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Joe Pass - Guitar - Jazz Phrasing

Joe Pass - Guitar - Jazz Phrasing

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Published by: fonacus on Jan 12, 2010
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06/04/2015

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Phrasing and Articulation

Let’s take a break from these triad exercises and talk about phrasing and articulation. It seems as though you can’t get two guitar players to agree on the way the right hand functions, and there are as many theories as there are players. I have personally heard some of the world’s top jazz guitarists blatantly announce that they had no idea of what their right hand was doing. I was amazed to hear this and observed that picking technique is something that most guitar players just don’t come to grips with. I don’t profess to have all the answers about picking and phrasing and I will agree that it is a personal thing. With this thought in mind I would like to offer a few tips for the right hand. My basic pick stroke is down ( ) for long tones.

Figure 20a:

≥ cw &

≥ ˙

≥ ˙

≥ œ

≥ œ

≥ œ

≥ œ

≥ ≤ ). Here are a few examples and tips for picking. All downbeats and accents get a down pick ( ≥ ).
For eighth notes and beyond (i.e. 16th. 32nd etc…) I typically employ alternate picking ( A syncopated note is an accented note that falls on an upbeat, and it will also receive a down pick. Figure 20b:
1 2 & 3 4

≥ &c œ

≥ œ

≥ œ >

˙

(Accent)

Figure 20c:

F6

&c
T A B

≥ œ

≥ ≥ ≤ ≥ > œ œ œ œ J

≥ > œ J

≥ ≤ œ œ œ œ ≥ > œ

Œ

.. . .

6

6

5

5

6

6

6

5

5

6

6

Figure 20d:

≥ ≥ ≤ œ œ ≥ >. ≥ ≤ œ œ J &c œ œ
C6
T A B

≥ C6 ≥ #œ ≥ > œ ≤ œ œ Ó
D m7 G7

5

5

5

7

5

8

6

8

5

5

24

Phrasing and Articulation with Sweep Picking
Notice the pick direction that occurs with sweep picking. Figure 21a:

≥ ≥ ≥ ≥ œ > œ œ ≥ ≤ œ œ bbbb c œ œ &
Sweep Pick
T A B
6 5 4 6 6 4 5

Ab 6

≥ ≥ œ œ ˙. >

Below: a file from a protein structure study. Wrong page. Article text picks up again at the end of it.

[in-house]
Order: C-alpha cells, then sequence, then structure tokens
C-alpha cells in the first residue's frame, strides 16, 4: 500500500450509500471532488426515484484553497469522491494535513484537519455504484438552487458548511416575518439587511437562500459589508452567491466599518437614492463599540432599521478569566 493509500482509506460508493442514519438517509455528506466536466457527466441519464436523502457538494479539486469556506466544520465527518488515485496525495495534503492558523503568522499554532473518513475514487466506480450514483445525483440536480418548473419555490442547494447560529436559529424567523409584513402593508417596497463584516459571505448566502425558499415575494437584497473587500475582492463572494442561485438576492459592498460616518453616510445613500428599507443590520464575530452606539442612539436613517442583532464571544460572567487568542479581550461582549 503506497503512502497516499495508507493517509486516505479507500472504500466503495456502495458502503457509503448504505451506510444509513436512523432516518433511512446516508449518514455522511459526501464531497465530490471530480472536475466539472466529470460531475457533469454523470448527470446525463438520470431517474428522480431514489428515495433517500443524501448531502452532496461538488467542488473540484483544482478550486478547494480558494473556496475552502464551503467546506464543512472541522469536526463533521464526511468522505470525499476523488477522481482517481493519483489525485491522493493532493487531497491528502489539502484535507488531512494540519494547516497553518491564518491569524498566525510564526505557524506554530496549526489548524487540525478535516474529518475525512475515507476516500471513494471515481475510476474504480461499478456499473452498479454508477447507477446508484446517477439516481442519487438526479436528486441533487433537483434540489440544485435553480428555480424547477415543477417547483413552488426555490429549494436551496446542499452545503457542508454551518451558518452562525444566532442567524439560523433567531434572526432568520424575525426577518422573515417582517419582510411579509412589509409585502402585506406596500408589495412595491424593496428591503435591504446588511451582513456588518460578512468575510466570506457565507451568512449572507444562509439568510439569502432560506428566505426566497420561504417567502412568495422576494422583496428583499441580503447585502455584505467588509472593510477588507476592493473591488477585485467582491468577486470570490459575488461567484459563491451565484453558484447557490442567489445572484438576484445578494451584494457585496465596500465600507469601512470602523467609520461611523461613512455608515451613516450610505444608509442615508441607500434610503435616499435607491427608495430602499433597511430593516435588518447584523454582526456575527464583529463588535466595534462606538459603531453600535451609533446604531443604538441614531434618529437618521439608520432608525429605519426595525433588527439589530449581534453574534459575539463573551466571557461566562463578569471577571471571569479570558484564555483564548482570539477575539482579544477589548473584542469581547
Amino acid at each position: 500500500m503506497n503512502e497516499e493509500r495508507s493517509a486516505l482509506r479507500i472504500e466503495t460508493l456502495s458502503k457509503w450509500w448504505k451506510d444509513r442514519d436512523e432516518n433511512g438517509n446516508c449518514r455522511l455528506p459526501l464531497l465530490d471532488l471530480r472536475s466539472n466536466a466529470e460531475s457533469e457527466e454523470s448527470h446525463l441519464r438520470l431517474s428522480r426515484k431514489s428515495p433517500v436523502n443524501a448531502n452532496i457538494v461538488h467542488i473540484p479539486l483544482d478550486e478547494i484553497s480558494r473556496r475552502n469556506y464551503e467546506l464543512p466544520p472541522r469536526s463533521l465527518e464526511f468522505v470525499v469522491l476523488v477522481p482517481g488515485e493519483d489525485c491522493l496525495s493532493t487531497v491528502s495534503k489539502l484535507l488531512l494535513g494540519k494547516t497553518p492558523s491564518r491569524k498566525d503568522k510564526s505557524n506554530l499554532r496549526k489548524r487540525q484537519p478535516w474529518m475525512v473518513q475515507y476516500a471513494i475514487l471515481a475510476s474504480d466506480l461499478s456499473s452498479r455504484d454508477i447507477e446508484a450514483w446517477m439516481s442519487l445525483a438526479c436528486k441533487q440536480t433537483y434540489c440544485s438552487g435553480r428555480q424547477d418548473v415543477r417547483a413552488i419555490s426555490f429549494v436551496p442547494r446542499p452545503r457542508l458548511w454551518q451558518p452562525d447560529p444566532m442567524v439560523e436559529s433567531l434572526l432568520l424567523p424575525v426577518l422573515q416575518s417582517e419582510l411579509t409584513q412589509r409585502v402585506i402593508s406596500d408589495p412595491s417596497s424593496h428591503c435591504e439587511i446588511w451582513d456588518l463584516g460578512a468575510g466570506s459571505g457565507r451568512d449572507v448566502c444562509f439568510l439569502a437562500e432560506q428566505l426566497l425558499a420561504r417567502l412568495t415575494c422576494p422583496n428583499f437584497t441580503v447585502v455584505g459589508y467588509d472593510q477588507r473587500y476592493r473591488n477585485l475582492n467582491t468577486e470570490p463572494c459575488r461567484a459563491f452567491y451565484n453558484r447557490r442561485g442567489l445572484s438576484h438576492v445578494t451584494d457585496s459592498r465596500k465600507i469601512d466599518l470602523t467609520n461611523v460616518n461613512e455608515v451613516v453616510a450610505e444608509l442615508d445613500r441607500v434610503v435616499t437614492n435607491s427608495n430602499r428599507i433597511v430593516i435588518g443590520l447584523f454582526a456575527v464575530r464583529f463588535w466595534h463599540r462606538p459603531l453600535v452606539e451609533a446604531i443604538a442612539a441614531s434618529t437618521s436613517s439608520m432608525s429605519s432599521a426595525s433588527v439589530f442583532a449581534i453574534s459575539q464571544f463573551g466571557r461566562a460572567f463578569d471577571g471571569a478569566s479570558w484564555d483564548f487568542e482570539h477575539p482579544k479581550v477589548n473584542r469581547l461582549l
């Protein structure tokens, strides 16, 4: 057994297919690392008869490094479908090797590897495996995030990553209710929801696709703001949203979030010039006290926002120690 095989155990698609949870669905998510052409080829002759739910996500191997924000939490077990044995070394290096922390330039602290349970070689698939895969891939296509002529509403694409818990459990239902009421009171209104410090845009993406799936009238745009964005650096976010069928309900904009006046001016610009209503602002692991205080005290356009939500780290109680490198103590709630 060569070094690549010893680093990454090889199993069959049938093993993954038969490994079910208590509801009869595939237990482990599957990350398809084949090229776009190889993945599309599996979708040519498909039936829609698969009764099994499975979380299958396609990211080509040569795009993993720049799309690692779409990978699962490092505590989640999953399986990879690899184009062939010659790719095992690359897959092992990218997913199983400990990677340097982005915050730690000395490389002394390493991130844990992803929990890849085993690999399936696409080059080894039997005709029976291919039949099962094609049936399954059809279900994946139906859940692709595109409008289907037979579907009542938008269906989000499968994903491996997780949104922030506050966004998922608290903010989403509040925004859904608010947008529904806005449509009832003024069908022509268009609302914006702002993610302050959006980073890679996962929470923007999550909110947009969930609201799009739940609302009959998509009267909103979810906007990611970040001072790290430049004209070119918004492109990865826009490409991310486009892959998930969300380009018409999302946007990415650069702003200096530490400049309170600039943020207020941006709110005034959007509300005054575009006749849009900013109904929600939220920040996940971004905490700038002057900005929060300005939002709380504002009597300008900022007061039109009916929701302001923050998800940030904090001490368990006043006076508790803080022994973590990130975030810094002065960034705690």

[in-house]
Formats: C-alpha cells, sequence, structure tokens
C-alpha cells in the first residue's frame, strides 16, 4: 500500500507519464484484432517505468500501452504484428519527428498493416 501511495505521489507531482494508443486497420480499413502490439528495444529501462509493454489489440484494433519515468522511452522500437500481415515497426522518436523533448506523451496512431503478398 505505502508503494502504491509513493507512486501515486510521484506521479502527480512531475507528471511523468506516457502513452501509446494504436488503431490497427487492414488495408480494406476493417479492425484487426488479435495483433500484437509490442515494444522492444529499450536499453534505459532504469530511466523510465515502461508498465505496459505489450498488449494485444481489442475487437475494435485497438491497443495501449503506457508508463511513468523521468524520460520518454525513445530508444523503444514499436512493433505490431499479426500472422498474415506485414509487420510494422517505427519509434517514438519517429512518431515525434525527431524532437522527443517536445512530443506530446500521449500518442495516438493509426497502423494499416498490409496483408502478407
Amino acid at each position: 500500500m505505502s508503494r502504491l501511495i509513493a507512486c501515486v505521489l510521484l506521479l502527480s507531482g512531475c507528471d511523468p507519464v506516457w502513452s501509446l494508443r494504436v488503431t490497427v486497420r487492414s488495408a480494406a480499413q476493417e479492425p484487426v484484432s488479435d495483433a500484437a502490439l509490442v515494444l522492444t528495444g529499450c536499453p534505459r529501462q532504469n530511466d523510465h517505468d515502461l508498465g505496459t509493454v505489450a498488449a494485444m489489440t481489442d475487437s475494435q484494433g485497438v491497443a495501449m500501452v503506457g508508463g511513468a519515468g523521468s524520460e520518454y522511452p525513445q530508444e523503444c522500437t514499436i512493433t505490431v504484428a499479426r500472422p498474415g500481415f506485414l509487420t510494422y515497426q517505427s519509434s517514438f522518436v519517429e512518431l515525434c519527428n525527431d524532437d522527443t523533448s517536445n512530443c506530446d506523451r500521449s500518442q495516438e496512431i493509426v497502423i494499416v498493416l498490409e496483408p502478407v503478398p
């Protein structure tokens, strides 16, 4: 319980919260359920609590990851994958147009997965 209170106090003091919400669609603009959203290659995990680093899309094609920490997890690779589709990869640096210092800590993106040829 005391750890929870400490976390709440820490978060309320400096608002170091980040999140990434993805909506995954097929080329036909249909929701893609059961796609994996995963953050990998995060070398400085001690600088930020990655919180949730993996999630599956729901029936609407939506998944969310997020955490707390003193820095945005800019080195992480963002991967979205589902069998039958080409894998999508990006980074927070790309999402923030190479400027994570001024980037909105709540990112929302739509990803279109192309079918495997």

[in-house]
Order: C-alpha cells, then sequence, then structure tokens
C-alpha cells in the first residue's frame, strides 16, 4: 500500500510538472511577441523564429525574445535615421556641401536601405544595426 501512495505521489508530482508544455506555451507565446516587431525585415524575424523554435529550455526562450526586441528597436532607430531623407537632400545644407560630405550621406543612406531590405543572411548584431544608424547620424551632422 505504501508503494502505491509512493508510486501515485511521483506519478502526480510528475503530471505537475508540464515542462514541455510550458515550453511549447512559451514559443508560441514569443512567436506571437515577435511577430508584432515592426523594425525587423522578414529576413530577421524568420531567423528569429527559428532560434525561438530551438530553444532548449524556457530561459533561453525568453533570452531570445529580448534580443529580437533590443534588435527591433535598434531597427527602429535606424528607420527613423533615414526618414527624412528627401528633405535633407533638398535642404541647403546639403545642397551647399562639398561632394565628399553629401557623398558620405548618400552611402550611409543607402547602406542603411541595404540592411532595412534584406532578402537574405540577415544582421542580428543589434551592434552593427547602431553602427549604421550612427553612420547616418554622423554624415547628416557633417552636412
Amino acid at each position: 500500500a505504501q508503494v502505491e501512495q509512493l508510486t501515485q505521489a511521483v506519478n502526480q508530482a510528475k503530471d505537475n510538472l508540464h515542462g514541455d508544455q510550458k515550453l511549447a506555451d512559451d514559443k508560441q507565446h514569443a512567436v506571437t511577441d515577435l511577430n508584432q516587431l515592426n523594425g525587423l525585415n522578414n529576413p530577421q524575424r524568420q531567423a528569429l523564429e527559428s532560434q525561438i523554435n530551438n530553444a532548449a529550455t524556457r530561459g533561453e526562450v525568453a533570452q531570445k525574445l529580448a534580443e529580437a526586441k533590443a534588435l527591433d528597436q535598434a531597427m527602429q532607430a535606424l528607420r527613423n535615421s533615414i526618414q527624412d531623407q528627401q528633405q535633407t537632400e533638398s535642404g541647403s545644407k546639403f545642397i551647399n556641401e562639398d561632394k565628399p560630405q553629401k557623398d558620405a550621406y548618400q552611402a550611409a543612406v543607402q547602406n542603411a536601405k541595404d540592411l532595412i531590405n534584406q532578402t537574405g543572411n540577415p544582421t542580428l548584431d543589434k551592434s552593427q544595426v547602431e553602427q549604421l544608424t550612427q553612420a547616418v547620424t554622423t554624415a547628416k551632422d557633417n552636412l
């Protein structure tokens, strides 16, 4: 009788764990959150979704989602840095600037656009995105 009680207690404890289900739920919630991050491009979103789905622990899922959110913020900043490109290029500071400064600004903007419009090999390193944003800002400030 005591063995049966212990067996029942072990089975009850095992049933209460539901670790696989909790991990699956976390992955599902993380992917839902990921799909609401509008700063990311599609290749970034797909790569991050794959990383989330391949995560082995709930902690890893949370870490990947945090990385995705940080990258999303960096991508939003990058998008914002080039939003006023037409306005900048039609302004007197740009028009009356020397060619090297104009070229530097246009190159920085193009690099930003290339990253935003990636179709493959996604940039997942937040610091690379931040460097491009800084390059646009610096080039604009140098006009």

6

6

6

Figure 21b:

≥ cœ &
T A B

C

≥ ≥ œ œ œ.

≥ œ J

≥ ≥ ≥ ≥ > œ ˙ œ œ œ

5

5

5

5

5

5 5

5

5

5

Two-note slurs such as hammer ons (H), pull offs (P), and slides (S) all begin with a down pick. Figure 22a:

≥ ≥P ≥P ≤ ≥ ≥ œ œ œ œ œ &c œ bœ nœ
T A B

G

H

≤ ≤ ≥ œ œ b≥ nœ œ. œ

≥ > œ J
3

6

5

3

5

4

5

3

4

5

3

3

4

5

Figure 22b:

≤j ≥ ≥ Hb œ n œ ≥ # ≥ H œ œ N ≥ P œ ≥ ≤ ≥ ≤ ≤ œ œ œ œ œ ˙ c œ œ œ &
C
T A B

5

5

7

8

5

6

7

8

7

6

5

5

7

5

25

Variations of Sweep and Slur Exercises
Figure 23a: Remember, don’t hold the chord shape or let the notes ring into each other. Follow the established picking pattern throughout the exercises.

≤ ≥ ≥ ≤ ≥ ≥ ≥ œ ≥ œ œ bœ bœ œ œ œ œ #œ œ œ bœ œ œ #œ œ #œ œ œ œ œ œ &c œ
(Sweep) T A B
3 5 4 3 4 6 5 4 5 7 6 5 6 8 7 6 7 9 8 7 8 10 9 8

G

Ab

A

Bb

B

C

Figure 23b: Notice the slur and the use of the hammer on.

≥ ≤ ≥ ≥ œ ≤ 3œ œ & 4 #œ nœ #œ
H

D

Eb

E

œ œ #œ œ bœ
H

œ

œ #œ nœ #œ œ
H

T A B

3 4 3 4

2

3

4 5 4 5

3

4

5 6 5 6

4

5

Figure 23c: Another picking variation.
D ≥ E ≥ ≥ ≥ ≥H ≥ c #œ œ œ œ œ bœ œ bœ &
H

b

E

F

H H œ #œ œ œ nœ œ œ #œ

T A B

4

2

4

3 5

3

5

4 6

4

6

5 7

5

7

6

Figure 23d: You work out the picking direction for this exercise. Watch the slurs and the use of hammer ons and pull offs.

bœ œ bœ & c #œ œ œ œ œ
P H

D

Eb

œ œ nœ œ #œ œ œ #œ
H P

E

F

T A B

4

2

4

3

4

5

3

5

6

4

6

5

6

7

5

7

26

The Upper Neighbor Tone
In the section about Lower Neighbor Tones, we approached the chord tones of the triad from a half-step below. When using Upper Neighbor Tones, the chord tones of the triad will be approached from a whole-step above, except when you approach the third degree. As a rule, you approach the third degree in a major triad from a half-step above. Figure 24:
Root 3rd 5th

&b w

w

w

W

œ w

bœ w

1/2

œ w

W

(Upper-Neighbor Tones – U.N.)

In figures 25a-d, you will hear and see the use of both Upper (U.N.) and Lower Neighbor Tones. Remember that you’re just approaching the chord tones with their surrounding notes. Don’t forget to swing the eight notes and use jazz phrasing and articulation. Figure 25a:

œ œ & b c (œ ) œ œ (œ ) J œ œj œ œ œ œ J œ .
U.N. etc...

F

œ œœœœ œ ˙ œ œ #œ œ œ

T A B

5 3 5

3

3 2

2

5 3

3 2

3

1

6

8

6

7 5

8 7

6 7

5

6

6

Figure 25b:

œ œ. b j œ &b c œ œ œ J œ œ œ œ œ œ J
T A B
4 3

Bb

œœœœœœœœ œ œ œ ˙
3 4 3 3 3

3

5

3

5

3

3

5

3

5

3

5

5

3

5

3

3

3

27

Figure 25c:

œ œ œœ œœ j j j œ & c œ œ œ #œ œ J œ œ œ œ #œ œ J œ œ œ #œ œ œ bœ œ nœ œ Ó
3

C

T A B

5

7 5

4 5

7 5

6 5 5 7 5 4 5 5 7 5 4 5

8 6 5

5

5

8 5

4 5

Figure 25d:

. œ b c œ œ œ œ #œ œ œ œ œ J ˙ &
F6
3

bœ œ œ œ ˙ œ œ œ œ #œ œ œ œ œ
3

T A B

5 7 5

8

6 7

5 7

6

7

7

5 7 5

8

6 7

5 7

6

9

6

8

6

6

28

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